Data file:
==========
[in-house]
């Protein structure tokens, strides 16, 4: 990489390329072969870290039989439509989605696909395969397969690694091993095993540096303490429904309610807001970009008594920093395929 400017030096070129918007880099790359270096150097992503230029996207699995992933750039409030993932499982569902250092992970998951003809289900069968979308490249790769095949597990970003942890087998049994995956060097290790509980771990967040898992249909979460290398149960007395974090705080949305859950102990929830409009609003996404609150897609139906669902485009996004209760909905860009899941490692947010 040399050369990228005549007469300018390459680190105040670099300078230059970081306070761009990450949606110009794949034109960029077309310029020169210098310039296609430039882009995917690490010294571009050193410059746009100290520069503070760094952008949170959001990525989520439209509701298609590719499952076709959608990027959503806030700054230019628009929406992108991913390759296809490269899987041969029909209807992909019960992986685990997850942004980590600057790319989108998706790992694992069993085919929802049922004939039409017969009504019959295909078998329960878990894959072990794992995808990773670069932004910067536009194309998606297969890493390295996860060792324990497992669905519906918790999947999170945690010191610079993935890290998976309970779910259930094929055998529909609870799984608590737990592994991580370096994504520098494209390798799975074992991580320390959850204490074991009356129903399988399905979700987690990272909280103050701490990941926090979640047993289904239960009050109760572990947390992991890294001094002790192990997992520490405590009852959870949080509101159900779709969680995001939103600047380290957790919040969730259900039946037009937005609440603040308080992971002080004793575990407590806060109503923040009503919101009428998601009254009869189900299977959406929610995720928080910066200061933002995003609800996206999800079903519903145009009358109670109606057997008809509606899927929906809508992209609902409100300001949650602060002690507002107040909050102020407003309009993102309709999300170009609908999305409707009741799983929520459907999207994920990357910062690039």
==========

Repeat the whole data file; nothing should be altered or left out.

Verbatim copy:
[in-house]
């Protein structure tokens, strides 16, 4: 990489390329072969870290039989439509989605696909395969397969690694091993095993540096303490429904309610807001970009008594920093395929 400017030096070129918007880099790359270096150097992503230029996207699995992933750039409030993932499982569902250092992970998951003809289900069968979308490249790769095949597990970003942890087998049994995956060097290790509980771990967040898992249909979460290398149960007395974090705080949305859950102990929830409009609003996404609150897609139906669902485009996004209760909905860009899941490692947010 040399050369990228005549007469300018390459680190105040670099300078230059970081306070761009990450949606110009794949034109960029077309310029020169210098310039296609430039882009995917690490010294571009050193410059746009100290520069503070760094952008949170959001990525989520439209509701298609590719499952076709959608990027959503806030700054230019628009929406992108991913390759296809490269899987041969029909209807992909019960992986685990997850942004980590600057790319989108998706790992694992069993085919929802049922004939039409017969009504019959295909078998329960878990894959072990794992995808990773670069932004910067536009194309998606297969890493390295996860060792324990497992669905519906918790999947999170945690010191610079993935890290998976309970779910259930094929055998529909609870799984608590737990592994991580370096994504520098494209390798799975074992991580320390959850204490074991009356129903399988399905979700987690990272909280103050701490990941926090979640047993289904239960009050109760572990947390992991890294001094002790192990997992520490405590009852959870949080509101159900779709969680995001939103600047380290957790919040969730259900039946037009937005609440603040308080992971002080004793575990407590806060109503923040009503919101009428998601009254009869189900299977959406929610995720928080910066200061933002995003609800996206999800079903519903145009009358109670109606057997008809509606899927929906809508992209609902409100300001949650602060002690507002107040909050102020407003309009993102309709999300170009609908999305409707009741799983929520459907999207994920990357910062690039």